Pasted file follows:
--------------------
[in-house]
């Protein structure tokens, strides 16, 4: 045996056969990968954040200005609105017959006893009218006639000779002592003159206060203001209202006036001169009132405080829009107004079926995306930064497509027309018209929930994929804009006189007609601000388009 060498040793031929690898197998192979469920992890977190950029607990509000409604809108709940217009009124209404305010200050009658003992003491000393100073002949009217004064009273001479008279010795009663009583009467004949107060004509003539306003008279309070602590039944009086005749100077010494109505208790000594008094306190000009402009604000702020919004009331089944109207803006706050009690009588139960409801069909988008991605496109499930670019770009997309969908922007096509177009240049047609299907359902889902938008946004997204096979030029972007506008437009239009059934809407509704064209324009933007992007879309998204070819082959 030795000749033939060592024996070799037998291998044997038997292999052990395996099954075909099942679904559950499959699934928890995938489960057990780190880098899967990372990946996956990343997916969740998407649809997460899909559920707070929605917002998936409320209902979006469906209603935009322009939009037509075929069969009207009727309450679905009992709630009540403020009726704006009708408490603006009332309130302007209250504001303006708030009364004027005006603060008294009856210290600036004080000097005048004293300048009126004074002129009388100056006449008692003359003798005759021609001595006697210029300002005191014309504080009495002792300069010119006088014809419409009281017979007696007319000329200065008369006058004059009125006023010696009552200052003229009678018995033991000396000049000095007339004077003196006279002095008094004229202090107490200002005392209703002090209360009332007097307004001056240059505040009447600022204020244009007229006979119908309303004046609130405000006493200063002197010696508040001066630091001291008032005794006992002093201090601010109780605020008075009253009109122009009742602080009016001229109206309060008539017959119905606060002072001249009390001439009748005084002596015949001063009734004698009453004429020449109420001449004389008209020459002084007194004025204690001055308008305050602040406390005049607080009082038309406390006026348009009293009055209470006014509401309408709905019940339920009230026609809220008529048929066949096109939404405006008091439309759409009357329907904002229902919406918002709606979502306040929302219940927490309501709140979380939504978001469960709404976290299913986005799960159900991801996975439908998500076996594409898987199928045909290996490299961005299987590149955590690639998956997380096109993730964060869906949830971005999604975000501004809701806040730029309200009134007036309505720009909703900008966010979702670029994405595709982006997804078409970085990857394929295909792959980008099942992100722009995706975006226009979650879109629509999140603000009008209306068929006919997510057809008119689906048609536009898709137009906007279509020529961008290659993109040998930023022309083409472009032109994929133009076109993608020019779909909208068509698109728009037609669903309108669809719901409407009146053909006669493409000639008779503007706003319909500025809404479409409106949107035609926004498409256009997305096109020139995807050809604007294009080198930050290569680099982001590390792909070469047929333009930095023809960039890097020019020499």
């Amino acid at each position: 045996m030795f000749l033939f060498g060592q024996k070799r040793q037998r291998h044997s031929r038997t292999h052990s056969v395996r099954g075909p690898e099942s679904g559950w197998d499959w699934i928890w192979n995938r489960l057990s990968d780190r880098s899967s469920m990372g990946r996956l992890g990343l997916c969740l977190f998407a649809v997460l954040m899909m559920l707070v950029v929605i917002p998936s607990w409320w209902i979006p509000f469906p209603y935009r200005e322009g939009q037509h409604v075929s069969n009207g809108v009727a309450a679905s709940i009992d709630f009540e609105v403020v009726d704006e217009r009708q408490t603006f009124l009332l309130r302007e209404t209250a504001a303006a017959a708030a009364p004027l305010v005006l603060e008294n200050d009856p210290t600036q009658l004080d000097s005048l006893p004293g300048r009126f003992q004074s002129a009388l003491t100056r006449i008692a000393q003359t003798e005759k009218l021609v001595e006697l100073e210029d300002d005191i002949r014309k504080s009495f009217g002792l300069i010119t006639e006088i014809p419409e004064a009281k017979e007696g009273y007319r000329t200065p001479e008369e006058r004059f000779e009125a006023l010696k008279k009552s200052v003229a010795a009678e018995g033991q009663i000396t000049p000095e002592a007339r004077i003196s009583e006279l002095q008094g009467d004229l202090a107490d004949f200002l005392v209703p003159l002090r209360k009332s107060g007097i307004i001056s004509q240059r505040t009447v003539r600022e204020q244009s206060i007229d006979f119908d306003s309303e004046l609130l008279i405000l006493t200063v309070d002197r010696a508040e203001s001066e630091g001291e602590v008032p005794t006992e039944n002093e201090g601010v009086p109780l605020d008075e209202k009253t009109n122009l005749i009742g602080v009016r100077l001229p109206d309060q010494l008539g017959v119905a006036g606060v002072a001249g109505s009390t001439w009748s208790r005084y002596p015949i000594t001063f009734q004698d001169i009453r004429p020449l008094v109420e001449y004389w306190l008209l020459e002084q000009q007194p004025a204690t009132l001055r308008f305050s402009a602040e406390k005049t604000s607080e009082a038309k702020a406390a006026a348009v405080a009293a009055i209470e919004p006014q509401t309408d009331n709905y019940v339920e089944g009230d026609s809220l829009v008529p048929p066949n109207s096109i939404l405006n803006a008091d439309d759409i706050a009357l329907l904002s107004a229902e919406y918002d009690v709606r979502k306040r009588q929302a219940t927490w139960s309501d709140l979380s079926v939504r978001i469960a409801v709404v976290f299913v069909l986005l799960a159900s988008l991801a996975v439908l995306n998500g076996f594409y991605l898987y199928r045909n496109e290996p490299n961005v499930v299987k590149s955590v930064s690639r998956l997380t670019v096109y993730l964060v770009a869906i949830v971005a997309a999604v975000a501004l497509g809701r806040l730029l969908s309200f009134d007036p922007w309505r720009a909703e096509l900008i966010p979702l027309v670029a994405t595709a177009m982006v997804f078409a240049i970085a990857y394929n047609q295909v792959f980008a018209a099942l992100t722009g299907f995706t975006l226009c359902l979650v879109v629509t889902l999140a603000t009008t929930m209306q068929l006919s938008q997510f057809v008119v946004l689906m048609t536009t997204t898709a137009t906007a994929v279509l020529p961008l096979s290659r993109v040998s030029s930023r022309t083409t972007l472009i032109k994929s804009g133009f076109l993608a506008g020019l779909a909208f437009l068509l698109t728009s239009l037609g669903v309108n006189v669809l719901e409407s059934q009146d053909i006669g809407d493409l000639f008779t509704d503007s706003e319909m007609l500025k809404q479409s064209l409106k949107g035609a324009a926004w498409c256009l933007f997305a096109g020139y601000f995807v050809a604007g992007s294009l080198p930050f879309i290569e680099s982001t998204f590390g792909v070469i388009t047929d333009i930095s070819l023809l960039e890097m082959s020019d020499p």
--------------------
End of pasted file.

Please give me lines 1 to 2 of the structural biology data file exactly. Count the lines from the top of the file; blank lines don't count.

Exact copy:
[in-house]
């Protein structure tokens, strides 16, 4: 045996056969990968954040200005609105017959006893009218006639000779002592003159206060203001209202006036001169009132405080829009107004079926995306930064497509027309018209929930994929804009006189007609601000388009 060498040793031929690898197998192979469920992890977190950029607990509000409604809108709940217009009124209404305010200050009658003992003491000393100073002949009217004064009273001479008279010795009663009583009467004949107060004509003539306003008279309070602590039944009086005749100077010494109505208790000594008094306190000009402009604000702020919004009331089944109207803006706050009690009588139960409801069909988008991605496109499930670019770009997309969908922007096509177009240049047609299907359902889902938008946004997204096979030029972007506008437009239009059934809407509704064209324009933007992007879309998204070819082959 030795000749033939060592024996070799037998291998044997038997292999052990395996099954075909099942679904559950499959699934928890995938489960057990780190880098899967990372990946996956990343997916969740998407649809997460899909559920707070929605917002998936409320209902979006469906209603935009322009939009037509075929069969009207009727309450679905009992709630009540403020009726704006009708408490603006009332309130302007209250504001303006708030009364004027005006603060008294009856210290600036004080000097005048004293300048009126004074002129009388100056006449008692003359003798005759021609001595006697210029300002005191014309504080009495002792300069010119006088014809419409009281017979007696007319000329200065008369006058004059009125006023010696009552200052003229009678018995033991000396000049000095007339004077003196006279002095008094004229202090107490200002005392209703002090209360009332007097307004001056240059505040009447600022204020244009007229006979119908309303004046609130405000006493200063002197010696508040001066630091001291008032005794006992002093201090601010109780605020008075009253009109122009009742602080009016001229109206309060008539017959119905606060002072001249009390001439009748005084002596015949001063009734004698009453004429020449109420001449004389008209020459002084007194004025204690001055308008305050602040406390005049607080009082038309406390006026348009009293009055209470006014509401309408709905019940339920009230026609809220008529048929066949096109939404405006008091439309759409009357329907904002229902919406918002709606979502306040929302219940927490309501709140979380939504978001469960709404976290299913986005799960159900991801996975439908998500076996594409898987199928045909290996490299961005299987590149955590690639998956997380096109993730964060869906949830971005999604975000501004809701806040730029309200009134007036309505720009909703900008966010979702670029994405595709982006997804078409970085990857394929295909792959980008099942992100722009995706975006226009979650879109629509999140603000009008209306068929006919997510057809008119689906048609536009898709137009906007279509020529961008290659993109040998930023022309083409472009032109994929133009076109993608020019779909909208068509698109728009037609669903309108669809719901409407009146053909006669493409000639008779503007706003319909500025809404479409409106949107035609926004498409256009997305096109020139995807050809604007294009080198930050290569680099982001590390792909070469047929333009930095023809960039890097020019020499």